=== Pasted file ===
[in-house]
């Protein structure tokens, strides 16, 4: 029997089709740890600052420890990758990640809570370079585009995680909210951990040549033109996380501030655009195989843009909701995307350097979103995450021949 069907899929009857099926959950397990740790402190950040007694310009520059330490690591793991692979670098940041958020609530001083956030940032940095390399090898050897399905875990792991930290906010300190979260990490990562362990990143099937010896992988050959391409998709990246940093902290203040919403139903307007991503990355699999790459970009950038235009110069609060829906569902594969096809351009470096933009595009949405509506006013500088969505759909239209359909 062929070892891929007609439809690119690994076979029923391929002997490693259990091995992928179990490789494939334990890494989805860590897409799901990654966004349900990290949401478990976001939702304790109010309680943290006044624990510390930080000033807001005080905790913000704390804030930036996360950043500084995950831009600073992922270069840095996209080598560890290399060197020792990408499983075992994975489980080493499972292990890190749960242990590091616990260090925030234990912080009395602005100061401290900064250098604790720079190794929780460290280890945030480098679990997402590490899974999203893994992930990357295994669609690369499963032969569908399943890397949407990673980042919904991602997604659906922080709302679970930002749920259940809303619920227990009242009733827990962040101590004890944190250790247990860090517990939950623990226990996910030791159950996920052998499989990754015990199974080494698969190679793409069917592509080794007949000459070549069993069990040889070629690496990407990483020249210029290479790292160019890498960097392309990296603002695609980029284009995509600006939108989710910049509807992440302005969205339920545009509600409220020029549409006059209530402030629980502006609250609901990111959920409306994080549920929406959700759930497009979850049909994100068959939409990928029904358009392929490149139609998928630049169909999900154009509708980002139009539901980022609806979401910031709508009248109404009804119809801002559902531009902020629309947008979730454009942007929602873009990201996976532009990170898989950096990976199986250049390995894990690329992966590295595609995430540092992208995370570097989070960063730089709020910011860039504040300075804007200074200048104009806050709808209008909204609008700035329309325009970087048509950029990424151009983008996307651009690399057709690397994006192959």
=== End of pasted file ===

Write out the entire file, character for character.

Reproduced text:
[in-house]
């Protein structure tokens, strides 16, 4: 029997089709740890600052420890990758990640809570370079585009995680909210951990040549033109996380501030655009195989843009909701995307350097979103995450021949 069907899929009857099926959950397990740790402190950040007694310009520059330490690591793991692979670098940041958020609530001083956030940032940095390399090898050897399905875990792991930290906010300190979260990490990562362990990143099937010896992988050959391409998709990246940093902290203040919403139903307007991503990355699999790459970009950038235009110069609060829906569902594969096809351009470096933009595009949405509506006013500088969505759909239209359909 062929070892891929007609439809690119690994076979029923391929002997490693259990091995992928179990490789494939334990890494989805860590897409799901990654966004349900990290949401478990976001939702304790109010309680943290006044624990510390930080000033807001005080905790913000704390804030930036996360950043500084995950831009600073992922270069840095996209080598560890290399060197020792990408499983075992994975489980080493499972292990890190749960242990590091616990260090925030234990912080009395602005100061401290900064250098604790720079190794929780460290280890945030480098679990997402590490899974999203893994992930990357295994669609690369499963032969569908399943890397949407990673980042919904991602997604659906922080709302679970930002749920259940809303619920227990009242009733827990962040101590004890944190250790247990860090517990939950623990226990996910030791159950996920052998499989990754015990199974080494698969190679793409069917592509080794007949000459070549069993069990040889070629690496990407990483020249210029290479790292160019890498960097392309990296603002695609980029284009995509600006939108989710910049509807992440302005969205339920545009509600409220020029549409006059209530402030629980502006609250609901990111959920409306994080549920929406959700759930497009979850049909994100068959939409990928029904358009392929490149139609998928630049169909999900154009509708980002139009539901980022609806979401910031709508009248109404009804119809801002559902531009902020629309947008979730454009942007929602873009990201996976532009990170898989950096990976199986250049390995894990690329992966590295595609995430540092992208995370570097989070960063730089709020910011860039504040300075804007200074200048104009806050709808209008909204609008700035329309325009970087048509950029990424151009983008996307651009690399057709690397994006192959």